In the Money

Our Swiftly Melting Deficit, Or How the U.S. is Killing It

Just when everyone wrote us off as the next Greece, we started shrinking our deficit, then shrunk it some more. Daniel Gross on what’s behind the numbers.

05.09.13 8:30 PM ET

A few funny things happened this spring as the U.S. hurtled along the road to fiscal degeneracy. The annual deficit shrunk by nearly a third, the size of the debt owned by investors began to shrink, and the government borrowed money for free.

Yes, the Golden Age of Deficit Reduction has begun.

The official April Treasury Monthly Statement comes out on Friday. But the Congressional Budget Office’s monthly review for April, released earlier this week, bears good news. The deficit was $489 billion through the first seven months of fiscal 2013, compared with $720 billion in the first seven months of fiscal 2012, a decline of $230 billion, or 32 percent. Meanwhile, the government collected so much money in April that it paid down about $50 billion of the debt it owes to investors around the world.

While the supply of debt fell, demand remained constant. People still need a safe place to put money in this turbulent world. And so this week, the U.S. government sold $20 billion of 28-day bills with an interest rate of zero. That’s right. Rational people forked over $20 billion in cash to the U.S. Treasury Department, said they’d be back to pick it up on June 6, and didn’t demand any interest.

What in the name of Keynes is going on?

We’ve discussed this before. But it bears repeating: The miracle cure for deficits—last fiscal year it was $1.089 trillion—is growth and higher taxes. Now we’re getting both. In the U.S. today there are two million more people working than a year ago, at slightly higher wages. That translates into more payroll and income taxes. Payroll taxes were raised substantially on January 1, 2013, from 4.2 percent of the first $133,700 to 6.2 percent. And higher taxes on the investment and regular income of very high earners went into effect as well. What’s more, in anticipation of the higher taxes, companies in 2012 shoveled dividends and bonuses out the door in late 2012. In the first few months of 2013, especially in April, people had to pay tax on all that income.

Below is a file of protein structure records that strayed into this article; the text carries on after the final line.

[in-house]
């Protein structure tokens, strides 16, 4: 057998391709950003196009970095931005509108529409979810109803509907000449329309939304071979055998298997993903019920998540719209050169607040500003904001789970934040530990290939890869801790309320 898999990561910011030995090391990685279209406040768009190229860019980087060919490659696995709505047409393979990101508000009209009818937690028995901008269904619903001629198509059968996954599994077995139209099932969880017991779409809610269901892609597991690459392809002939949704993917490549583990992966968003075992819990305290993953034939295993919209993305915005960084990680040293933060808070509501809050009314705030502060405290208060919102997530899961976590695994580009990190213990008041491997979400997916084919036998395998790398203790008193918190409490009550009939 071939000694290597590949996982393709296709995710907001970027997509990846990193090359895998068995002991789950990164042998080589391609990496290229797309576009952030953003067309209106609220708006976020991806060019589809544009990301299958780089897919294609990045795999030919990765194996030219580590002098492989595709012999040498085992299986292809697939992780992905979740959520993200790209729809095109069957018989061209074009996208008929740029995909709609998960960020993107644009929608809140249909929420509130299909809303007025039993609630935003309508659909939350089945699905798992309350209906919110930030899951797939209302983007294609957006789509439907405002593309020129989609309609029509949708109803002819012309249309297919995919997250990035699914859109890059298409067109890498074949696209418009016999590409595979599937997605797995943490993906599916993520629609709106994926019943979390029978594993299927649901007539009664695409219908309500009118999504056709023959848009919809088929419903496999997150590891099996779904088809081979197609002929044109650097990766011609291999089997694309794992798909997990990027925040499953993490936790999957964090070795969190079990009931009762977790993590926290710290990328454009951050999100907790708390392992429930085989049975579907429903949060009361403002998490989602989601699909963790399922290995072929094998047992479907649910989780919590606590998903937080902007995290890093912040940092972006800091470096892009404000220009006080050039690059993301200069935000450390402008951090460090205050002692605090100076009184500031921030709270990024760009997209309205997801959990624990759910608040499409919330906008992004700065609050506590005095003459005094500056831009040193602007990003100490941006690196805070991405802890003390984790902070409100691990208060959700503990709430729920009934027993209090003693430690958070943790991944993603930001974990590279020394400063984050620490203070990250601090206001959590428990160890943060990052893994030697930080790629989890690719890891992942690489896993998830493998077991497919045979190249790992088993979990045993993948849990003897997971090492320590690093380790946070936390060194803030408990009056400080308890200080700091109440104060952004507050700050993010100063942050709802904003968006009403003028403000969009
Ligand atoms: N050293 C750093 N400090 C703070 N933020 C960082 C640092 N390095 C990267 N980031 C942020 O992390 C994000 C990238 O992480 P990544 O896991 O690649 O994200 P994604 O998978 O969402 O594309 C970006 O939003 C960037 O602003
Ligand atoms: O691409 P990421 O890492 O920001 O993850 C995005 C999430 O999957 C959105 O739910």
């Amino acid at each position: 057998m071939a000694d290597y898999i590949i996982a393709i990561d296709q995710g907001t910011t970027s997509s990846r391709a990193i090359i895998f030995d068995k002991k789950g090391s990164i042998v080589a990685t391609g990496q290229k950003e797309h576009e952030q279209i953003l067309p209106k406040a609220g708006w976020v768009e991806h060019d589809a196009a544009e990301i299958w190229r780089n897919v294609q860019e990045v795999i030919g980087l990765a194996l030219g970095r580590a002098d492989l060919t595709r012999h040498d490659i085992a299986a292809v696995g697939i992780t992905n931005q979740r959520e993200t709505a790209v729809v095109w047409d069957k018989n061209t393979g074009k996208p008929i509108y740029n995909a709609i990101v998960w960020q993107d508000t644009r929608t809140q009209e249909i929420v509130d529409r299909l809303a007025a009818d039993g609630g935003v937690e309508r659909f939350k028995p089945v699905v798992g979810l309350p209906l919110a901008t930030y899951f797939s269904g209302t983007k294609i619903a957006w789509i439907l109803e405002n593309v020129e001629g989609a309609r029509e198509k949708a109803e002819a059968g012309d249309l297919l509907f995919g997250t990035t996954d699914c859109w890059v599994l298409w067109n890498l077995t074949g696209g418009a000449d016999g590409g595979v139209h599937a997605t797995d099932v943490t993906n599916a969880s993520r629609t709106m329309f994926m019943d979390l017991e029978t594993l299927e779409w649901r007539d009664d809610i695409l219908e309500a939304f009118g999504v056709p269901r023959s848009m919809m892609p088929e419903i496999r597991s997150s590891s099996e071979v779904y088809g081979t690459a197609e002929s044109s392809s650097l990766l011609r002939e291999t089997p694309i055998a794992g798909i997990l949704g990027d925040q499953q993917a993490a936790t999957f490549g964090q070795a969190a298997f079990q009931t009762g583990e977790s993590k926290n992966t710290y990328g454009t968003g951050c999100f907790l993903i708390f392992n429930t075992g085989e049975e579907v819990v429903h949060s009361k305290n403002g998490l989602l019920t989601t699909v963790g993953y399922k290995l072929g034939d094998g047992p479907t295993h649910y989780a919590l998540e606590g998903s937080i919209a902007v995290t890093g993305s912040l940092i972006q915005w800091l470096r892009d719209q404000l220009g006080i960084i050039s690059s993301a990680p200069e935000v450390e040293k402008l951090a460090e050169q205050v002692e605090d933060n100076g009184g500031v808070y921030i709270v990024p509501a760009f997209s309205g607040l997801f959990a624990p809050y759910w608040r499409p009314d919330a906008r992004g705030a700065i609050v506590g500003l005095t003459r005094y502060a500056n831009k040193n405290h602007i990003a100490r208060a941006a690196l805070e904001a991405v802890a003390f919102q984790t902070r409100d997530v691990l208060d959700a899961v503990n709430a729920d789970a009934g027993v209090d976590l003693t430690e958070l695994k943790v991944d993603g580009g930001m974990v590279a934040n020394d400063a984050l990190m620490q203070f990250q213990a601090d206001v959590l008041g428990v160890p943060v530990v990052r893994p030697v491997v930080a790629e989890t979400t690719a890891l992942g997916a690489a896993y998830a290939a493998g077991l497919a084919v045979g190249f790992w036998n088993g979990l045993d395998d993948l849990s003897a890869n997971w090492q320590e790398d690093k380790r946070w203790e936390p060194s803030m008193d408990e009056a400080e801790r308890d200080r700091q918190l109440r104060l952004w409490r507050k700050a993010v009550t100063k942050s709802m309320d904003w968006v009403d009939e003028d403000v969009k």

The upshot has been a gusher of income. In the first six months of 2013, revenues rose 12.5 percent from the year before. Meanwhile, thanks to declining spending on unemployment benefits, winding down of two wars, and the sequester, spending fell—about 2.4 percent in the first six months of fiscal 2013. The trends continued—and probably accelerated—in April. CBO estimated that the government reported a surplus of $122 billion in April 2013—more than twice the size of the surplus it notched in April 2012.

When the government runs a surplus, it actually pays down debt. And so the supply of debt owned by the public has been shrinking. As this chart shows, the amount of debt held by the public (which doesn’t include the amount of debt owed to future Social Security recipients), has fallen from $11.972 trillion on April 11 to $11.918 trillion today, a decline of $54 billion.

And there’s more where that came from. The taxpayers are now tapping into new sources of revenue. As CNBC’s Diana Olick reports, the bailed-out government sponsored mortgage companies Fannie and Freddie Mac have become cash cows. Owned by the taxpayers, they are forced to turn over their profits to the government each quarter. And with the housing market recovering, they’re doing quite well. Fannie and Freddie made $8.1 billion and $7 billion in the recently concluded quarterly, respectively. In addition, on Thursday, Fannie Mae announced (PDF) it would pay another $50.8 billion to Treasury next month. (The reason is complicated. It has to do with releasing the value of tax assets it amassed in the past thanks to the massive losses it compiled. Now that Fannie is profitable again, those “deferred tax assets” have a significant value—about $50.6 billion. In effect, Fannie will borrow against the value of those assets and turn over the money to the Treasury.) Combined, Fannie and Freddie will return about $65.9 billion to the government in the next couple of months. Should the payments hit in June, it’s likely the government will also turn a surplus in that month, too.

Add it all up, and it means the deficit is melting away. In fiscal 2012, the federal deficit was $1.089 trillion. In its most recent projection, in February 2013, CBO said it might fall to $845 billion for the current fiscal year, down $344 billion, or down 32 percent. But given what’s happened in the past few months, it’s likely the deficit will be smaller than that. It wouldn’t be surprising to see an annual deficit in the range of $750 billion.

It hardly bears repeating. But the U.S. is not the next Greece.